The Museum of You

Carys Bray

Published by Hutchinson 16 June 2016

360pp, hardback, £12.99

Reviewed by Shirley Whiteside

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Clover Quinn is twelve years old, and this is the first summer that her dad, Darren, has trusted her to stay at home alone during the school holidays. He is busy driving a bus from Southport to Liverpool and back, twice a day, worrying about his daughter, re-examining her every action, and wondering whether she is happy. Becky, Clover’s mother, died when her daughter was just weeks old so it has always been just the two of them, muddling along in the shadow of Becky. Darren never talks about his wife and his daughter isn’t sure how to ask about her.

Clover has been enjoying visits to various museums with the school and decides to curate her own exhibition, made up from Becky’s things which are still stored in the spare room. It is her way of getting to know her mother and a surprise for her father. Bray intersperses the narrative with Clover’s lists and plans for her exhibition which are delightfully detailed and charmingly naive. As Clover gathers specific items, she learns things about her mother that her father has kept secret and is torn between loyalty to him and wanting to know about Becky. Bray subtly shows how Clover is missing a vital piece of her life without being mawkish or overly sentimental.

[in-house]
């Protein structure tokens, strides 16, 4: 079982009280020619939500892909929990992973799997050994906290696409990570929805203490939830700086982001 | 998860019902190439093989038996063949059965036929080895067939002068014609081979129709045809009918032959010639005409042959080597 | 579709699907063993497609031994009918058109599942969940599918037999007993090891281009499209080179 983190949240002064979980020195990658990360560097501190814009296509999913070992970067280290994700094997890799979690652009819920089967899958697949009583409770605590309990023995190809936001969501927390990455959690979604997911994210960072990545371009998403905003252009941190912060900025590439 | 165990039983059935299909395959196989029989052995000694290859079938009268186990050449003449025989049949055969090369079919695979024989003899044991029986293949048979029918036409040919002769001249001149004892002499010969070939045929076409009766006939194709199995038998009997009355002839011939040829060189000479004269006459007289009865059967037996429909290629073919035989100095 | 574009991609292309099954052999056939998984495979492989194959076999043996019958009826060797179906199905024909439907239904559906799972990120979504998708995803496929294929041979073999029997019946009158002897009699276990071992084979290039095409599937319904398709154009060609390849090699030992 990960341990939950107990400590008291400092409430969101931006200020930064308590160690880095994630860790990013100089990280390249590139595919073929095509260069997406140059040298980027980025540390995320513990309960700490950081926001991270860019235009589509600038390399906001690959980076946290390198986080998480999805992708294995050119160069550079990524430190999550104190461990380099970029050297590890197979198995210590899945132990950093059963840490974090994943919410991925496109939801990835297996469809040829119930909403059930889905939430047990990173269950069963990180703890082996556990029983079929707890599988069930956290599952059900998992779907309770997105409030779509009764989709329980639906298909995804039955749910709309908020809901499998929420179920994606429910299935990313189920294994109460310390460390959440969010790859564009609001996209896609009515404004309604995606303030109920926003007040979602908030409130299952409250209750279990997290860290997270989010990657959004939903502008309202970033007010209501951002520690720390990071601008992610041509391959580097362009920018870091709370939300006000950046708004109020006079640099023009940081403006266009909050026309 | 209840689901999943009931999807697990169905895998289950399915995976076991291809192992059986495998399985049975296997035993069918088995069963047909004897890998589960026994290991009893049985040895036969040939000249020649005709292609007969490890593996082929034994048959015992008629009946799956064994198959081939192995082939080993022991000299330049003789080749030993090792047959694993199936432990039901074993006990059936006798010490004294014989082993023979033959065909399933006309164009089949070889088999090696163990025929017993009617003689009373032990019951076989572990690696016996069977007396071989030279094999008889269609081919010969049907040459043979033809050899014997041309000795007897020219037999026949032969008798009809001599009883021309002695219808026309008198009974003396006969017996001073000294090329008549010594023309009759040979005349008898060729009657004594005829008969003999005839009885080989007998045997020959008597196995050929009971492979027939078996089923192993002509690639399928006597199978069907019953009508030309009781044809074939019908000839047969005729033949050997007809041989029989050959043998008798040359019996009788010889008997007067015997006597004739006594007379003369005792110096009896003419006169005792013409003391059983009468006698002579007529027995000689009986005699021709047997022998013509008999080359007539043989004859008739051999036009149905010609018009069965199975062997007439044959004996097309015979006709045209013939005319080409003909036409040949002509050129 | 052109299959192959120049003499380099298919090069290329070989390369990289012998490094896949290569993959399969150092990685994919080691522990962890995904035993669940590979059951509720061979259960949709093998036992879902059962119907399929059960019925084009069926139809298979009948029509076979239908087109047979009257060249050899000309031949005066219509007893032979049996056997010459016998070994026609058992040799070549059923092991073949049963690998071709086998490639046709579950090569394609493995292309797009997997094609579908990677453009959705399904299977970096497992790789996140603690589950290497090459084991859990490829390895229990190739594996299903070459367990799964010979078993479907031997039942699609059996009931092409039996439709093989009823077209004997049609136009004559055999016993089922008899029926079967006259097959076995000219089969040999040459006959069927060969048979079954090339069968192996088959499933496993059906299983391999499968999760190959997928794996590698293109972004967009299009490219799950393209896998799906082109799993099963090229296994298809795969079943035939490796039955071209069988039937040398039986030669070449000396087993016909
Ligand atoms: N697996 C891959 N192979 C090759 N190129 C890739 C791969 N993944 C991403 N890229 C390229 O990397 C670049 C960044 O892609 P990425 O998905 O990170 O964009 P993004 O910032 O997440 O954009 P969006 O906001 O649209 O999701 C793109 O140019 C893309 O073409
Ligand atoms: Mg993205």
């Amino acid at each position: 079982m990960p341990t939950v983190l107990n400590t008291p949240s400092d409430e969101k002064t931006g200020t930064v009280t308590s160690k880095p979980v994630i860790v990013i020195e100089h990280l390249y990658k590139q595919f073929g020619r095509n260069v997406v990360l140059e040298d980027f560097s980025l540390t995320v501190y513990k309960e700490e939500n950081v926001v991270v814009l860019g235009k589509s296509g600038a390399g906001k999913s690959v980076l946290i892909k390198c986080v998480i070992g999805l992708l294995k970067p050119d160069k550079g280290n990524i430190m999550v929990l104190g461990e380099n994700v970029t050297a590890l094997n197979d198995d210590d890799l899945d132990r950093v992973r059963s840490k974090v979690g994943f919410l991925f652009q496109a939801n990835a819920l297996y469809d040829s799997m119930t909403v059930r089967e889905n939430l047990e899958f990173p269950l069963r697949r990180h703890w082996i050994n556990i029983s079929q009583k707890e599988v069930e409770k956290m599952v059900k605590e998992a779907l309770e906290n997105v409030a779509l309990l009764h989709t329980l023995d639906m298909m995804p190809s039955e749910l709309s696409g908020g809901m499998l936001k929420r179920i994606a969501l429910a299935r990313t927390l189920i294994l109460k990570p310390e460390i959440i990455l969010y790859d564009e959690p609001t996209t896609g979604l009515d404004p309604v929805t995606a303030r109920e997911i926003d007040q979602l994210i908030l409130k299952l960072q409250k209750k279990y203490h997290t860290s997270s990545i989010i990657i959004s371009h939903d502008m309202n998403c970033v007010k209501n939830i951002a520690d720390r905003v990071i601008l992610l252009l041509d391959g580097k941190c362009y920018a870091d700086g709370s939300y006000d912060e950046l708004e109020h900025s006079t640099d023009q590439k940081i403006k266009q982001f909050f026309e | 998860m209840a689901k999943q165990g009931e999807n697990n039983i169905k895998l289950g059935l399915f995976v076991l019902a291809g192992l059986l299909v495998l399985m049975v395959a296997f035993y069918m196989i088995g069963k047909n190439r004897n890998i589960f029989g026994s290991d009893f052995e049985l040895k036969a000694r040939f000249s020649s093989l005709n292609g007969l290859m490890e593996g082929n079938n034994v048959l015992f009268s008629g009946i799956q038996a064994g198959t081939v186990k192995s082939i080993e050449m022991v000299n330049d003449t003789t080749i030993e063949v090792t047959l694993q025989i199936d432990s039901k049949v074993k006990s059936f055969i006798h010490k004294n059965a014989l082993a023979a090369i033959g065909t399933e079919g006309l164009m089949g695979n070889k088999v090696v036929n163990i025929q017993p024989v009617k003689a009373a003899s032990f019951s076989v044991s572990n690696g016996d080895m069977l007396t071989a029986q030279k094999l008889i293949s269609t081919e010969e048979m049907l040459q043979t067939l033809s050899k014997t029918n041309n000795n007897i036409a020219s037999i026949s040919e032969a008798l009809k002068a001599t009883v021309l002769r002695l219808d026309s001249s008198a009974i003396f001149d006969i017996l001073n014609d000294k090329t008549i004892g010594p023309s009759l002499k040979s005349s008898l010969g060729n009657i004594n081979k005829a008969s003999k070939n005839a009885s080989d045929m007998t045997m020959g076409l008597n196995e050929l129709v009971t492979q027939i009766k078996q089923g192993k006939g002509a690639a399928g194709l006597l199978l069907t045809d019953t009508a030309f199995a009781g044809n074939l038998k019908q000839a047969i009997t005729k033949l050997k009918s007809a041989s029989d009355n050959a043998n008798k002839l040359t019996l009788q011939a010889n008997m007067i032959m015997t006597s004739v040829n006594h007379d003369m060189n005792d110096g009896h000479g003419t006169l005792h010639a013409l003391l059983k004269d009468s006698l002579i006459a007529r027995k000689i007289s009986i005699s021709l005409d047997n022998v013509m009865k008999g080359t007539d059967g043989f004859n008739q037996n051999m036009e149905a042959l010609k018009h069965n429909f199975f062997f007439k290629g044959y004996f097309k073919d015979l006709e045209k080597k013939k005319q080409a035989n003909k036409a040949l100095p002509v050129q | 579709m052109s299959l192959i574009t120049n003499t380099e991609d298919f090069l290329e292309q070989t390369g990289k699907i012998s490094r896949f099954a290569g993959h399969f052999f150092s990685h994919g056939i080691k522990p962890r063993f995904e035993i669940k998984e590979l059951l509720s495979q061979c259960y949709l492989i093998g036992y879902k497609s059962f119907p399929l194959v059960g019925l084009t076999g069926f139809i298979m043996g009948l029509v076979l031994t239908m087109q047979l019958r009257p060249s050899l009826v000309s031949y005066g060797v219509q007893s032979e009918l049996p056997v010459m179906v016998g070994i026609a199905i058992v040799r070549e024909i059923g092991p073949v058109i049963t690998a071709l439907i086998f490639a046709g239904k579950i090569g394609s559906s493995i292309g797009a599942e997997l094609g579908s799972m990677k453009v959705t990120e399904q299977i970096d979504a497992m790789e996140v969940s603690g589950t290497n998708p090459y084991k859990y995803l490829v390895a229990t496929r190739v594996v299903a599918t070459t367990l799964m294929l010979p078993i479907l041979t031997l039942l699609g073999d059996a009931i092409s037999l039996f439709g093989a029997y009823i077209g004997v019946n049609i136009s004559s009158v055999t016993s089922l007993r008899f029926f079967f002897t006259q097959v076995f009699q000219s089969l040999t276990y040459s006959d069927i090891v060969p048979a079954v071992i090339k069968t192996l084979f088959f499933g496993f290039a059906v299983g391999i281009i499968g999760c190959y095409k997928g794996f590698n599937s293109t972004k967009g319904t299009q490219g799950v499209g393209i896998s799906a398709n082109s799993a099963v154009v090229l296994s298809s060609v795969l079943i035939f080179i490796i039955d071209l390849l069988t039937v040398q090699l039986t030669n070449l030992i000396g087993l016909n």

Clover is an endearing character, sometimes wise beyond her years, sometimes just a little girl who wants a mum. She is bright and resourceful, full of ideas and questions about the world. She is a plucky girl and it is easy to both empathize with her loss and admire her determination to do something about it. There is a simplicity to her thinking that is in keeping with her tender years, the kind of childish logic that sadly doesn’t survive the teenage years.

At times, Darren seems less capable than his daughter, and if there is one criticism about the novel it is that Darren’s voice is not different enough from Clover’s. Darren has sacrificed his own dreams to care for his daughter, the child he and Becky didn’t even know was on the way. His world has become very limited, built around Clover and her happiness, and his deep-seated loneliness is gently inferred.

Bray’s supporting characters add colour and interest to the story, particularly the Quinn’s neighbour, Mrs Mackerel. She has a habit of speaking loudly and precisely when making a point, which Bray shows by capitalizing parts of her speech. She provides the light relief in the story, an interfering woman whose heart is in the right place. She often looks after Clover, a sort of substitute aunt or grandmother, and anchors the Quinns in their neighbourhood.

Bray has written a compassionate story about fathers and daughters, painting an affectionate picture of a girl approaching puberty who misses the mother she never knew. It is a charming read with surprising emotional depths.

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